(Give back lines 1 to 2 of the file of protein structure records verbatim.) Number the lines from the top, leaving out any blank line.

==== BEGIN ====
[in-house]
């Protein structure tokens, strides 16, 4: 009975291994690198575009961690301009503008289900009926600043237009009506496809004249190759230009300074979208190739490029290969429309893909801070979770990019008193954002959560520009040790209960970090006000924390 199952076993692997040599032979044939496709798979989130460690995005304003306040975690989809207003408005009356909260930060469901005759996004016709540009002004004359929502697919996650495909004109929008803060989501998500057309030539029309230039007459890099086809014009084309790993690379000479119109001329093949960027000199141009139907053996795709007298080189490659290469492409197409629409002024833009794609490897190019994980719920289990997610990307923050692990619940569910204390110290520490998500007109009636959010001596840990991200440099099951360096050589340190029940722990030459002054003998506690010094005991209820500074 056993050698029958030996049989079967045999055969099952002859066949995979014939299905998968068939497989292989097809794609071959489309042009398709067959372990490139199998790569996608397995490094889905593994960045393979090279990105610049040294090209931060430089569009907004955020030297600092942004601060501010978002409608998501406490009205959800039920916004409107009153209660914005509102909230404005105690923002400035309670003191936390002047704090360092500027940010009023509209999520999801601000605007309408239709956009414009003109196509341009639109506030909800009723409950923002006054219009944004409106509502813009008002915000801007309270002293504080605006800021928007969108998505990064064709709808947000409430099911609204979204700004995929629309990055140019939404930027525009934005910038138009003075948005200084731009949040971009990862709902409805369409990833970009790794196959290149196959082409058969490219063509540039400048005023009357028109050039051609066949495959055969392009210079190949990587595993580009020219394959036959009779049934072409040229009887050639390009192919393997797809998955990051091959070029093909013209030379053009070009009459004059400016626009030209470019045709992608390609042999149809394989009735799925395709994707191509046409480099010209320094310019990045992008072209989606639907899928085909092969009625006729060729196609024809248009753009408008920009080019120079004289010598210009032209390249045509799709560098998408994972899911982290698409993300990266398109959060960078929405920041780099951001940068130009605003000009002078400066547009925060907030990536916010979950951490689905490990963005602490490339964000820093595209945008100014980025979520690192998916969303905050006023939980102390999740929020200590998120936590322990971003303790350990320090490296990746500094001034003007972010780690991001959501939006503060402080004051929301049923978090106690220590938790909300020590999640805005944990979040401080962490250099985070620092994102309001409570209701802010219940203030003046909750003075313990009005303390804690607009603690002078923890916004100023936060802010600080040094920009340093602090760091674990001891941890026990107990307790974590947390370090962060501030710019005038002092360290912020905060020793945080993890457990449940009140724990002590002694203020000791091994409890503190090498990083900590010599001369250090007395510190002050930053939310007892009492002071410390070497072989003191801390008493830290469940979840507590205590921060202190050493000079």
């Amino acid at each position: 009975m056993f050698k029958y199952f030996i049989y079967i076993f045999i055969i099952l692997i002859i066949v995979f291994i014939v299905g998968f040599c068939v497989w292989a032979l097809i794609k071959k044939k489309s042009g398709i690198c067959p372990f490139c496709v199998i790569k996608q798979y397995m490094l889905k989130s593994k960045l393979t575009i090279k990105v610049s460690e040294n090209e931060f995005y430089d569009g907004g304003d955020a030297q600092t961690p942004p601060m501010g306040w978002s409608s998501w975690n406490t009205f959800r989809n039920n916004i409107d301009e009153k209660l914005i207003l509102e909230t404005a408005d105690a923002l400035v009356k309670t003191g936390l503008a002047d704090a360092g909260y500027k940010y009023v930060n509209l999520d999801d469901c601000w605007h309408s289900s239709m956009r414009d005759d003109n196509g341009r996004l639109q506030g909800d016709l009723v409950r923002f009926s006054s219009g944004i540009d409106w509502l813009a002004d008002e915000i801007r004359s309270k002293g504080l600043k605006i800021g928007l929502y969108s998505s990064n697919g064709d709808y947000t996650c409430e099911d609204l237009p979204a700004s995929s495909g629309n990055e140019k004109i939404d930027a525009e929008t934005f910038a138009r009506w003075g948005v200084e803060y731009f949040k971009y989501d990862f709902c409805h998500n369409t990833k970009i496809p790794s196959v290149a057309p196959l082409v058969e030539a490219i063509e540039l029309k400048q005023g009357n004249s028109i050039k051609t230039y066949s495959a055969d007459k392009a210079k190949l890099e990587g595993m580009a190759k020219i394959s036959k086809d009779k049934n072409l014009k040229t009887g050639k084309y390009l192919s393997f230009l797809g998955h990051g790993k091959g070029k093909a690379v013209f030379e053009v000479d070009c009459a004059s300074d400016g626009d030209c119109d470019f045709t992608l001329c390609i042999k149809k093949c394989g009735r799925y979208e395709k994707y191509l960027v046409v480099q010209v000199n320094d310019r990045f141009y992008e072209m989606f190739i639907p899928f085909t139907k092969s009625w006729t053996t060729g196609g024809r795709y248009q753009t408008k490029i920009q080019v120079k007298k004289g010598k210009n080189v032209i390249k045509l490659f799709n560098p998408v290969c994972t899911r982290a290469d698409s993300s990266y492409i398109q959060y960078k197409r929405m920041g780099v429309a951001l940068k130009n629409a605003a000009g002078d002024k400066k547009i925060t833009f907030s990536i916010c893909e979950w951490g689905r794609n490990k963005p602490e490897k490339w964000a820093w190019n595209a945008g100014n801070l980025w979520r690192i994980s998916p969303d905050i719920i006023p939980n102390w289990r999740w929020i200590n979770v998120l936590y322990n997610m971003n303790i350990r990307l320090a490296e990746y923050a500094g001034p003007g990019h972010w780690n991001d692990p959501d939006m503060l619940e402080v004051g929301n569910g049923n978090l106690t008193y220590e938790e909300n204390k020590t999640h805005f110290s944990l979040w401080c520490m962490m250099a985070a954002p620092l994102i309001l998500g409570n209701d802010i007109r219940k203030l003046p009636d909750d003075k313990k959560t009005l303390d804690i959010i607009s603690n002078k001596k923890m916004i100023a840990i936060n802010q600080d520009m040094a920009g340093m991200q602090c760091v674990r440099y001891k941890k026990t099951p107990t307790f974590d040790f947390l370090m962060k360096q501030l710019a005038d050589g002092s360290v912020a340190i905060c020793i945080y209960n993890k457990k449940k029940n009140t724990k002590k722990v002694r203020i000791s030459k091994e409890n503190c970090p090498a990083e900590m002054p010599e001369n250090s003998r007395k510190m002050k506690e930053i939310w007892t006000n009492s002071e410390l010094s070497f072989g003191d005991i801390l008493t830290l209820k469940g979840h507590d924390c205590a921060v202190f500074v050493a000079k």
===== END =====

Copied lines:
[in-house]
């Protein structure tokens, strides 16, 4: 009975291994690198575009961690301009503008289900009926600043237009009506496809004249190759230009300074979208190739490029290969429309893909801070979770990019008193954002959560520009040790209960970090006000924390 199952076993692997040599032979044939496709798979989130460690995005304003306040975690989809207003408005009356909260930060469901005759996004016709540009002004004359929502697919996650495909004109929008803060989501998500057309030539029309230039007459890099086809014009084309790993690379000479119109001329093949960027000199141009139907053996795709007298080189490659290469492409197409629409002024833009794609490897190019994980719920289990997610990307923050692990619940569910204390110290520490998500007109009636959010001596840990991200440099099951360096050589340190029940722990030459002054003998506690010094005991209820500074 056993050698029958030996049989079967045999055969099952002859066949995979014939299905998968068939497989292989097809794609071959489309042009398709067959372990490139199998790569996608397995490094889905593994960045393979090279990105610049040294090209931060430089569009907004955020030297600092942004601060501010978002409608998501406490009205959800039920916004409107009153209660914005509102909230404005105690923002400035309670003191936390002047704090360092500027940010009023509209999520999801601000605007309408239709956009414009003109196509341009639109506030909800009723409950923002006054219009944004409106509502813009008002915000801007309270002293504080605006800021928007969108998505990064064709709808947000409430099911609204979204700004995929629309990055140019939404930027525009934005910038138009003075948005200084731009949040971009990862709902409805369409990833970009790794196959290149196959082409058969490219063509540039400048005023009357028109050039051609066949495959055969392009210079190949990587595993580009020219394959036959009779049934072409040229009887050639390009192919393997797809998955990051091959070029093909013209030379053009070009009459004059400016626009030209470019045709992608390609042999149809394989009735799925395709994707191509046409480099010209320094310019990045992008072209989606639907899928085909092969009625006729060729196609024809248009753009408008920009080019120079004289010598210009032209390249045509799709560098998408994972899911982290698409993300990266398109959060960078929405920041780099951001940068130009605003000009002078400066547009925060907030990536916010979950951490689905490990963005602490490339964000820093595209945008100014980025979520690192998916969303905050006023939980102390999740929020200590998120936590322990971003303790350990320090490296990746500094001034003007972010780690991001959501939006503060402080004051929301049923978090106690220590938790909300020590999640805005944990979040401080962490250099985070620092994102309001409570209701802010219940203030003046909750003075313990009005303390804690607009603690002078923890916004100023936060802010600080040094920009340093602090760091674990001891941890026990107990307790974590947390370090962060501030710019005038002092360290912020905060020793945080993890457990449940009140724990002590002694203020000791091994409890503190090498990083900590010599001369250090007395510190002050930053939310007892009492002071410390070497072989003191801390008493830290469940979840507590205590921060202190050493000079």